The benefit is greater if the training is guided by an educator, according to recent research conducted at the University of Granada
Among children, the ability to control attention is crucial for intelligence and learning. For this reason, a group of researchers from the University of Granada, Spain (UGR) have carried out a study to evaluate the influence of a computer-based attention-training intervention on the intelligence scores and brain functioning of a group of preschool-age children.
The study was conducted at the Mind, Brain and Behaviour Research Centre (CIMCYC) of the UGR and shows that children who took part in the attention-training intervention programme—delivered through a digital platform—improved their intelligence scores and brain function.
In addition, the study demonstrates that the beneficial effects of training on the brain and intelligence are greater when an educator helps the child to understand the training process. The original article has been published in the journal Developmental Science.
The training programme has been developed by researchers from the UGR, and consists of exercises based on types of activities that stimulate the brain areas responsible for the regulation and control of attention. These activities are performed on a computer or tablet, and require the participant to focus their attention and respond attentively to situations in which the dominant responses are not correct. Other exercises require them to memorise instructions and adapt to changing rules.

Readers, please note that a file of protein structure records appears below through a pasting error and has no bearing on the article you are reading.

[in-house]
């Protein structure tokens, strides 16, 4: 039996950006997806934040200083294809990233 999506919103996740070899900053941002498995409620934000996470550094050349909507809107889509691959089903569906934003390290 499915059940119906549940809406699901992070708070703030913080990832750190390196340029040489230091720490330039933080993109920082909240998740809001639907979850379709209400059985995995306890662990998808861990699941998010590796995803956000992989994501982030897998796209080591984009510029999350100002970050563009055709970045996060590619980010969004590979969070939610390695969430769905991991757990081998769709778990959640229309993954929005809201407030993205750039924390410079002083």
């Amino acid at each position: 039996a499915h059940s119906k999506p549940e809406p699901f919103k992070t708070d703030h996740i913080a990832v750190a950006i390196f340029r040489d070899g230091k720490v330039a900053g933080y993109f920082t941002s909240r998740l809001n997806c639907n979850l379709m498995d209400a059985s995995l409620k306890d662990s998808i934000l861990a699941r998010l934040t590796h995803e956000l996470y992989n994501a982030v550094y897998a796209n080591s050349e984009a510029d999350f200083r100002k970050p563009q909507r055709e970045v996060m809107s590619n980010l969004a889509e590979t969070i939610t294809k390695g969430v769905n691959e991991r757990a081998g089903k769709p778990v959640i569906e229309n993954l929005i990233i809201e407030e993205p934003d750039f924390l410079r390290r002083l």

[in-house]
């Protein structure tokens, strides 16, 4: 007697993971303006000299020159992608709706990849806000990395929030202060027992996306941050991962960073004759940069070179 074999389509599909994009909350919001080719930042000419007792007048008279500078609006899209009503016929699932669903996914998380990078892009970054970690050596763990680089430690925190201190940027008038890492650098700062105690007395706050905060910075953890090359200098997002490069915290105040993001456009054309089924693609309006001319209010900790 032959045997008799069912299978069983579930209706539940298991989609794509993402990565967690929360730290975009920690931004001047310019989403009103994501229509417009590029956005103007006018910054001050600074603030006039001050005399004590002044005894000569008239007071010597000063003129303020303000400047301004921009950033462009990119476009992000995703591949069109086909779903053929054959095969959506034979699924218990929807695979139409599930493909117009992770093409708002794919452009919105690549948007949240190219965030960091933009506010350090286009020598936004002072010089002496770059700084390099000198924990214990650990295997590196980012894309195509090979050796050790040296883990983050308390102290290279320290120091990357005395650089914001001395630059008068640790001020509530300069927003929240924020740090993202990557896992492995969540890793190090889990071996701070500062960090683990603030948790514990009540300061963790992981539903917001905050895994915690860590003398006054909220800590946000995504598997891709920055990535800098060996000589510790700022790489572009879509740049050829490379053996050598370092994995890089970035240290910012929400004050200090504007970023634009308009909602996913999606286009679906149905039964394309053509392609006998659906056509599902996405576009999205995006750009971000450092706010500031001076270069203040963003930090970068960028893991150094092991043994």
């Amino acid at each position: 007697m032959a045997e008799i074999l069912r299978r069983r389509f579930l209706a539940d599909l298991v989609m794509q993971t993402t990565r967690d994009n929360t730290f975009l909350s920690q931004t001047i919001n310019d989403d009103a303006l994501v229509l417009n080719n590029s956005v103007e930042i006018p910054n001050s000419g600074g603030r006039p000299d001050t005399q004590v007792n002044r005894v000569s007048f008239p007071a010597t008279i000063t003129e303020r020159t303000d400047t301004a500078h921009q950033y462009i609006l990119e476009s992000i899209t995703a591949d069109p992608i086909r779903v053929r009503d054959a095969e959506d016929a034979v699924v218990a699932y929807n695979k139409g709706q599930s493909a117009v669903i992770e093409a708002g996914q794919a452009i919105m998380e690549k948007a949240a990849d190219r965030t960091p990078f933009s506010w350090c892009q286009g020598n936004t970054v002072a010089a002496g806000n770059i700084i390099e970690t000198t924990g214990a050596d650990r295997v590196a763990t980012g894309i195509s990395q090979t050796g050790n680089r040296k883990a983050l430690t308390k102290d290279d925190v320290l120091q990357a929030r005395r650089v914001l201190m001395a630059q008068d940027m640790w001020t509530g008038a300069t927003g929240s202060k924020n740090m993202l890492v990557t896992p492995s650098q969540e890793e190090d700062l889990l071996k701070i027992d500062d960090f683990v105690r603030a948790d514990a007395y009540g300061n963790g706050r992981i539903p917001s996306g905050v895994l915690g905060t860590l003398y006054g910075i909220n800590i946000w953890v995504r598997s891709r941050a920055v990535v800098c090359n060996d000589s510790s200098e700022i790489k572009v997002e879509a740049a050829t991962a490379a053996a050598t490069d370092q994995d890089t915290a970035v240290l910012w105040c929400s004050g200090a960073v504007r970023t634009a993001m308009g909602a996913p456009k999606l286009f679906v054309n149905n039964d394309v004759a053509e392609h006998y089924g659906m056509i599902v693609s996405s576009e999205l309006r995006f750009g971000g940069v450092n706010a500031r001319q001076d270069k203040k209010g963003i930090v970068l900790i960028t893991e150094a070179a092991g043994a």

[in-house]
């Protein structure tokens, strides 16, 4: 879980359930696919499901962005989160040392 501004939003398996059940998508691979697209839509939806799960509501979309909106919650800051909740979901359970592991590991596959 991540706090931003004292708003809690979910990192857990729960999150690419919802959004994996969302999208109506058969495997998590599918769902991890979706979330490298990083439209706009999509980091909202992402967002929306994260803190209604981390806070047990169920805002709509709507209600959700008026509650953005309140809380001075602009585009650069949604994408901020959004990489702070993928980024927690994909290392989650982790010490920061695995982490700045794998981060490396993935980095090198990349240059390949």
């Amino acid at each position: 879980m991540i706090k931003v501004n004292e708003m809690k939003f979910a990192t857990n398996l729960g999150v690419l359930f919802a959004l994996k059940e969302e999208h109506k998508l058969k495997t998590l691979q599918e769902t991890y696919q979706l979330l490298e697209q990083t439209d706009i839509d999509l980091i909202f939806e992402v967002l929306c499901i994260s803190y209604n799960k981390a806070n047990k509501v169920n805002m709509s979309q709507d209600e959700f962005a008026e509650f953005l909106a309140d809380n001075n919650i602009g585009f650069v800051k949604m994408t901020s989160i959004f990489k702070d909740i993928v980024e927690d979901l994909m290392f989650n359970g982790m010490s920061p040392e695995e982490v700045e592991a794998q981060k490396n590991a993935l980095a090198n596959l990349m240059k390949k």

“The results of this research suggest that it is important to train attention from early childhood onward,” explains the lead author of the paper, María Rosario Rueda Cuerva, a researcher at the Department of Experimental Psychology at the UGR. Furthermore, they indicate that the most effective strategies are those in which the educator helps the child to reflect on his or her learning process. “By training attention we can improve the intelligence of children and prepare them for formal learning in school,” says the researcher.
Metacognitive scaffolding boosts cognitive and neural benefits following executive attention training in children
Joan Paul Pozuelos, Lina M. Combita, Alicia Abundis, Pedro M. Paz-Alonso, Angela Conejero, Sonia Guerra, M. Rosario Rueda
Developmental Science, e12756: 1-15; DOI: 10.1111 / desc.12756 https://onlinelibrary.wiley.com/doi/full/10.1111/desc.12756
For further information:
Rosario Rueda Cuerva
Mind, Brain and Behavior Research Center (CIMCYC). University of Granada
Phone: +34 958 24 96 09
Correo electrónico: email@example.com